Bear Belly Might Hold Clues to Obesity in Humans

Bear Belly Might Hold Clues to Obesity in Humans

Bear Belly Might Hold Clues to Obesity in Humans

Researchers find alterations in gut microbes at different times of year

SOURCE: Cell Reports, news release, Feb. 4, 2016

THURSDAY, Feb. 4, 2016 (HealthDay News) -- Changes in their gut microbes help bears prepare for hibernation, according to laboratory research that may hold clues for combating obesity in people.

As they prepare to hunker down for the winter, bears eat as much as possible, to boost their body fat. Despite the rapid weight gain, they don't suffer the health problems associated with obesity in people, Swedish researchers noted.

The team analyzed fecal samples from wild brown bears and found seasonal changes in gut microbe populations. In the summer, the gut microbe population is more diverse and takes in more energy from food.

In winter, during hibernation, the gut microbe population is less diverse, according to the study published Feb 4 in the journal Cell Reports.

The researchers transferred the gut microbes from the bears into mice. Those that received the bears' summer gut microbes put on more fat and weight than those that received the bears' winter gut microbes.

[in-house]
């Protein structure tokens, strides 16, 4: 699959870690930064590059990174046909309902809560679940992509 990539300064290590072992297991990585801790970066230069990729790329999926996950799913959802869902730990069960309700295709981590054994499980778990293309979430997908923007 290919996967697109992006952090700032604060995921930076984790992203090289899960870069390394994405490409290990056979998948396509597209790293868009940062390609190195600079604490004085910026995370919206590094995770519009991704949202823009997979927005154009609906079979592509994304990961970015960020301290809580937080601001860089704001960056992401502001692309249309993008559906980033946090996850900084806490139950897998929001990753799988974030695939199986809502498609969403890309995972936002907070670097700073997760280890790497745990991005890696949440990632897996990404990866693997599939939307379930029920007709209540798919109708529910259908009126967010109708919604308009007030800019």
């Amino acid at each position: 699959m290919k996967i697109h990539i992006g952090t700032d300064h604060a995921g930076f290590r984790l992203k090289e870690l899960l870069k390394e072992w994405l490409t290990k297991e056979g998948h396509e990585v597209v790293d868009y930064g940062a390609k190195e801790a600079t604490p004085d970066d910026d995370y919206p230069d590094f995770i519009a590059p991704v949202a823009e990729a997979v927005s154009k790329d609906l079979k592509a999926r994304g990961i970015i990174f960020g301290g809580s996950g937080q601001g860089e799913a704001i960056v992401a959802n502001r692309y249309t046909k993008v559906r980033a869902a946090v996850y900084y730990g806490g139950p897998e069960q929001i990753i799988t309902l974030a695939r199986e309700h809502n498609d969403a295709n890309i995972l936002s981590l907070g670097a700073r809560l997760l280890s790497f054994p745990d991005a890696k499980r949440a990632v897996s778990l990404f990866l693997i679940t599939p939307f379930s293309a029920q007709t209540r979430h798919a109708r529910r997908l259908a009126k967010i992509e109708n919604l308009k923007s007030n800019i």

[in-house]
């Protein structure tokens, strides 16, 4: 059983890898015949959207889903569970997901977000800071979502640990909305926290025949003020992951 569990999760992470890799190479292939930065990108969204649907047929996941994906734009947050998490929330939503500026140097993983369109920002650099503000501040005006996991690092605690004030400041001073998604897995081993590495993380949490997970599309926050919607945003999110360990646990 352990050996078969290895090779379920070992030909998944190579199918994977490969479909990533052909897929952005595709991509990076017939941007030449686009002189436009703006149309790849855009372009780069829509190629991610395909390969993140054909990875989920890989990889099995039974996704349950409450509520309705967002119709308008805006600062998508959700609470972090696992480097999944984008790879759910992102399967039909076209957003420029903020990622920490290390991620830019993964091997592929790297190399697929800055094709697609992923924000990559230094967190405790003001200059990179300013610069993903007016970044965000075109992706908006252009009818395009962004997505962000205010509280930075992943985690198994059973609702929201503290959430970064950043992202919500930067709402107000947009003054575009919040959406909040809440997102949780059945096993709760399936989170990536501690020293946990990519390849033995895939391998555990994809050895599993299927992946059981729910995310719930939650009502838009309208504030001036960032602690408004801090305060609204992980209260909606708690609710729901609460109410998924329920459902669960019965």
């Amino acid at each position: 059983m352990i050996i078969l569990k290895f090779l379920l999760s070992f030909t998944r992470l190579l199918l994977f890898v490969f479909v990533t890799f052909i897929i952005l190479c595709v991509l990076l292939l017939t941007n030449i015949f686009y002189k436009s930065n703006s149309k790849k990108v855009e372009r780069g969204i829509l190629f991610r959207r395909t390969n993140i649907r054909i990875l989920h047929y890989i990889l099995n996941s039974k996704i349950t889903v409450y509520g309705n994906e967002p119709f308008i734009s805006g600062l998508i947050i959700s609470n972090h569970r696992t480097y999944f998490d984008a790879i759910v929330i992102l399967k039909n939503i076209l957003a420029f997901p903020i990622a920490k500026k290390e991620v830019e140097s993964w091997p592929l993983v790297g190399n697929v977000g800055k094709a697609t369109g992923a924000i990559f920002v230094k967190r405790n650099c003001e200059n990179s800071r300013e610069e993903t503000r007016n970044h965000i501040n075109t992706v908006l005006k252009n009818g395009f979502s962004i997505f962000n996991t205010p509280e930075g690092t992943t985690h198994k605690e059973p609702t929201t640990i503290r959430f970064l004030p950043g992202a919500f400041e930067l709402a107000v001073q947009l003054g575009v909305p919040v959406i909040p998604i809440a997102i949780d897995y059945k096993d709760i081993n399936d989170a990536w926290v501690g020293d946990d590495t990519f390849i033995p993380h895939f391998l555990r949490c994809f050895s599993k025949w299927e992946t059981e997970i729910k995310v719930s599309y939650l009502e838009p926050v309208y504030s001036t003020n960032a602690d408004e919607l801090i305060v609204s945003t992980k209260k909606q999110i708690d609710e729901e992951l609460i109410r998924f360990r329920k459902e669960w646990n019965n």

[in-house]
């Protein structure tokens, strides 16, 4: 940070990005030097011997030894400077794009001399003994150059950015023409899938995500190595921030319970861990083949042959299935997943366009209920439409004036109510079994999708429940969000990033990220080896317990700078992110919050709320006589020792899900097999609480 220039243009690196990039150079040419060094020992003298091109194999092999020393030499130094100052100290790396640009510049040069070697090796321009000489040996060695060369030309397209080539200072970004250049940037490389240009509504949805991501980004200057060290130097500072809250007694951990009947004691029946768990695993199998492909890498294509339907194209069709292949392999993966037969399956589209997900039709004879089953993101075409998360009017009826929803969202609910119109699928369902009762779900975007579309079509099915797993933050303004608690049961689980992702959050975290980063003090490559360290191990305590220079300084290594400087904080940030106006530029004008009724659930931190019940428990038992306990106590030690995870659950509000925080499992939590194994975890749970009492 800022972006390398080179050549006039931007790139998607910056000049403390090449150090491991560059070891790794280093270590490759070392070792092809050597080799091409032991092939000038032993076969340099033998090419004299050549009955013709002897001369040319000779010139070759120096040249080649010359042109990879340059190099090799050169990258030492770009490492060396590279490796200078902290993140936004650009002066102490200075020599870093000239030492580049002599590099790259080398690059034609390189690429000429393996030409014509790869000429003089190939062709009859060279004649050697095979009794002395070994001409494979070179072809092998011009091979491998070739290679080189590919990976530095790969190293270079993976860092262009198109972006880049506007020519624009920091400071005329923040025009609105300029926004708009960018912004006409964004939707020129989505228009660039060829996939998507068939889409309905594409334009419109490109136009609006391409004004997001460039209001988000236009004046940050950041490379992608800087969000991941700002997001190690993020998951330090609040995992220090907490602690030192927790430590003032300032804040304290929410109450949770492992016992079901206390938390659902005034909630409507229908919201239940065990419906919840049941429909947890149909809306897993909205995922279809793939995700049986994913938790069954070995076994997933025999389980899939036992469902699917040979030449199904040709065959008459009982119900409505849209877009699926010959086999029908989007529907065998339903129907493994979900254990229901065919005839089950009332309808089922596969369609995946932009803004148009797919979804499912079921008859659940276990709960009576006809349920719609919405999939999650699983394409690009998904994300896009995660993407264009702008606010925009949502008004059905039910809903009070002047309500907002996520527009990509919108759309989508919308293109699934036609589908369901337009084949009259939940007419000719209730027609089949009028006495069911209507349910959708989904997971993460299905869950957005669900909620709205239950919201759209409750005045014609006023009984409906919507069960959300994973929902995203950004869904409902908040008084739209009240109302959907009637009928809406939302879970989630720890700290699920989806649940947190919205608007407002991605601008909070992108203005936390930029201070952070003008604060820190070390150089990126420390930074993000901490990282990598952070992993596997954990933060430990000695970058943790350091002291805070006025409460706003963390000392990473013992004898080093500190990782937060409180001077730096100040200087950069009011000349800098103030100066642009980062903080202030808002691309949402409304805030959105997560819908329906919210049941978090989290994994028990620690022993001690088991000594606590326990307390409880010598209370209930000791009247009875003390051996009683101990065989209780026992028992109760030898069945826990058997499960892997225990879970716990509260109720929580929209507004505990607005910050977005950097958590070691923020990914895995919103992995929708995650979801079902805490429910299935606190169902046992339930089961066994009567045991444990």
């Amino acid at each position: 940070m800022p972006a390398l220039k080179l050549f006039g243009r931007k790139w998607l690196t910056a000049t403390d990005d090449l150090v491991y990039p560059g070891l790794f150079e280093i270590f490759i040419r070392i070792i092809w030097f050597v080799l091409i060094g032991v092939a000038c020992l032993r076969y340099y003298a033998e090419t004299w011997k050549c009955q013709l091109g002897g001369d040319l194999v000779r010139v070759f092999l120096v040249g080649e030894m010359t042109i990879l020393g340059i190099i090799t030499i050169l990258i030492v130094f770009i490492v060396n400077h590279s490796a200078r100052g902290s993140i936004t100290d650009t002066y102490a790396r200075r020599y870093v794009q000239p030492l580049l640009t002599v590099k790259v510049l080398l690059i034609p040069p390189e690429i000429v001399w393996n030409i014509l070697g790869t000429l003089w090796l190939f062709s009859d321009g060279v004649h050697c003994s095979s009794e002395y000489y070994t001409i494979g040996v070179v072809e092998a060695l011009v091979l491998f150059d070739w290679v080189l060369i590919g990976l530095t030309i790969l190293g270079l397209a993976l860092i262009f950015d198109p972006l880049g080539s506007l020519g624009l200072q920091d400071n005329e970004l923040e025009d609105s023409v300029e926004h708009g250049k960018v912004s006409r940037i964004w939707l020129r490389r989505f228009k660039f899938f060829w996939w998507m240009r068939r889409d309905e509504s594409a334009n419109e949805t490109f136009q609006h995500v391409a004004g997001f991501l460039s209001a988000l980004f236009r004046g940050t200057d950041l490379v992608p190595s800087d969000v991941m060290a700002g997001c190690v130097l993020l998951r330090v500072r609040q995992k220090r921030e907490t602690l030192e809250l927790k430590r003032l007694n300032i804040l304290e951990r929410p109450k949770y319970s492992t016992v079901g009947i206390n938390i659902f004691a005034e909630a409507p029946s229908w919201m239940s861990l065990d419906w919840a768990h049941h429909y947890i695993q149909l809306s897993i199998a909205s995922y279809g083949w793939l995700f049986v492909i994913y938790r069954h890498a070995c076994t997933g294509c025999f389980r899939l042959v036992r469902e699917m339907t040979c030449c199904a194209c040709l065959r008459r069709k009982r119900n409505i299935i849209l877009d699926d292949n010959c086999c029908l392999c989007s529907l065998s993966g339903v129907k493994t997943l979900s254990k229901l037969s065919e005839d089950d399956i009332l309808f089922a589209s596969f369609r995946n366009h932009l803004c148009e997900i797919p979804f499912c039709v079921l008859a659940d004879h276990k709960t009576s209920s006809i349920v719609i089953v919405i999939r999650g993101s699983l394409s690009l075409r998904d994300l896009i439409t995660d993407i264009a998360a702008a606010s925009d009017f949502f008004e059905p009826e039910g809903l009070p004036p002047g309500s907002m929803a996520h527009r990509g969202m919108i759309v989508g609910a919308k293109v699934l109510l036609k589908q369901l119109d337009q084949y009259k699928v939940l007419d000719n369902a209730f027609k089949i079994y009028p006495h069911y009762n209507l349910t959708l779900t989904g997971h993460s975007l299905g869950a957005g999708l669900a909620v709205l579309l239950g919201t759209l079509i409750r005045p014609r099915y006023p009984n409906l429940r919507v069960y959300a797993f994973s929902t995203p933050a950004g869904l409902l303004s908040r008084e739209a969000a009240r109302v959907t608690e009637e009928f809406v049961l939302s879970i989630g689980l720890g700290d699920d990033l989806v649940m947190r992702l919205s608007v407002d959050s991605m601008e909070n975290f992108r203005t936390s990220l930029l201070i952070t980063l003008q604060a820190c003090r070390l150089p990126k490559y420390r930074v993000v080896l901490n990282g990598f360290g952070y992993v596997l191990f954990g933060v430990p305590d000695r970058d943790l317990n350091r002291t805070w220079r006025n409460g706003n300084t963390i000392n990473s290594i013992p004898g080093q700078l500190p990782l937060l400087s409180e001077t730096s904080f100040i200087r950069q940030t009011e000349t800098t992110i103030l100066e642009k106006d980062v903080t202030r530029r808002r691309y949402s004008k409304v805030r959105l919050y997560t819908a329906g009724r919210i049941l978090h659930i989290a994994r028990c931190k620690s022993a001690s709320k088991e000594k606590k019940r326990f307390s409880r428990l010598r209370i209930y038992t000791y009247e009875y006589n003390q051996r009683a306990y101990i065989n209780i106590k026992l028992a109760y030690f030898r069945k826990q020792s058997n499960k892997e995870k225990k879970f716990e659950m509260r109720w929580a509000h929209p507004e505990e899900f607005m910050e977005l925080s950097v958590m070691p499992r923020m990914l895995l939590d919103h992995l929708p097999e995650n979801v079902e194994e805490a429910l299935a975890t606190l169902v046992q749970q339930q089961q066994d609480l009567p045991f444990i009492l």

Despite putting on more fat and weight, the mice that received the bears' summer gut microbes had either no change or even a slight improvement in their sugar (glucose) metabolism, compared to those who received the bears' winter gut microbes, the study found.

Potentially, the findings could point to new ways to manage obesity in people, said study leader Fredrik Backhed, of the University of Gothenburg.

It's too early to say for sure, "as I consider this being very basic science," he said in a journal news release. "However, if we learn more about which bacteria and the functions that promote and/or protect against obesity [in hibernating bears], we may identify new potential therapeutic targets."

Also, results of animal experiments often aren't replicated in humans.

In previous research, Backhed and colleagues found that the composition of gut microbe populations can affect the amount of energy gathered from food, and that these populations change in people who are obese or have type 2 diabetes.

More information

The U.S. Centers for Disease Control and Prevention explains how to prevent weight gain.
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